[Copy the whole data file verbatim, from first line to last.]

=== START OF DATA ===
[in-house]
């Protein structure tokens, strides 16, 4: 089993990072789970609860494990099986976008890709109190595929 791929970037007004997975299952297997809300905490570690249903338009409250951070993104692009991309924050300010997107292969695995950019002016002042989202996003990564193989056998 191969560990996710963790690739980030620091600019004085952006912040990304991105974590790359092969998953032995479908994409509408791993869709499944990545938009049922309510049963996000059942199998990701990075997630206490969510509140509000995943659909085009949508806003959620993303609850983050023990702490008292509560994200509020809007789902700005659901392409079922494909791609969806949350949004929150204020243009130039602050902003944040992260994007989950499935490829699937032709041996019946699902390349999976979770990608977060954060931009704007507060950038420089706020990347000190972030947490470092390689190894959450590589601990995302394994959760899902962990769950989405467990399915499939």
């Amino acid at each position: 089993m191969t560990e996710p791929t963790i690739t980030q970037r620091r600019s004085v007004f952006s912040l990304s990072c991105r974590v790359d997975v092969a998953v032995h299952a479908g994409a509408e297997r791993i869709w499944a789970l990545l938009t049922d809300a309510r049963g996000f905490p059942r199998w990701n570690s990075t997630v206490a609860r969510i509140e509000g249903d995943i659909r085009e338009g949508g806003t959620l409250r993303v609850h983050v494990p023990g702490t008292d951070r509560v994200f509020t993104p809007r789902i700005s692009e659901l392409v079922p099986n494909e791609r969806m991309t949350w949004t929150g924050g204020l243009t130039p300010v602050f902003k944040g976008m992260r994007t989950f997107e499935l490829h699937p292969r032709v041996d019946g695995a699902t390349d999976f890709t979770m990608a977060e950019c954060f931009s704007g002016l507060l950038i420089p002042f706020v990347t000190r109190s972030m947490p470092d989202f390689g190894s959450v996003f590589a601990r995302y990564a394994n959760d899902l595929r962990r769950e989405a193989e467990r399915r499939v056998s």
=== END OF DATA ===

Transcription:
[in-house]
């Protein structure tokens, strides 16, 4: 089993990072789970609860494990099986976008890709109190595929 791929970037007004997975299952297997809300905490570690249903338009409250951070993104692009991309924050300010997107292969695995950019002016002042989202996003990564193989056998 191969560990996710963790690739980030620091600019004085952006912040990304991105974590790359092969998953032995479908994409509408791993869709499944990545938009049922309510049963996000059942199998990701990075997630206490969510509140509000995943659909085009949508806003959620993303609850983050023990702490008292509560994200509020809007789902700005659901392409079922494909791609969806949350949004929150204020243009130039602050902003944040992260994007989950499935490829699937032709041996019946699902390349999976979770990608977060954060931009704007507060950038420089706020990347000190972030947490470092390689190894959450590589601990995302394994959760899902962990769950989405467990399915499939």
């Amino acid at each position: 089993m191969t560990e996710p791929t963790i690739t980030q970037r620091r600019s004085v007004f952006s912040l990304s990072c991105r974590v790359d997975v092969a998953v032995h299952a479908g994409a509408e297997r791993i869709w499944a789970l990545l938009t049922d809300a309510r049963g996000f905490p059942r199998w990701n570690s990075t997630v206490a609860r969510i509140e509000g249903d995943i659909r085009e338009g949508g806003t959620l409250r993303v609850h983050v494990p023990g702490t008292d951070r509560v994200f509020t993104p809007r789902i700005s692009e659901l392409v079922p099986n494909e791609r969806m991309t949350w949004t929150g924050g204020l243009t130039p300010v602050f902003k944040g976008m992260r994007t989950f997107e499935l490829h699937p292969r032709v041996d019946g695995a699902t390349d999976f890709t979770m990608a977060e950019c954060f931009s704007g002016l507060l950038i420089p002042f706020v990347t000190r109190s972030m947490p470092d989202f390689g190894s959450v996003f590589a601990r995302y990564a394994n959760d899902l595929r962990r769950e989405a193989e467990r399915r499939v056998s």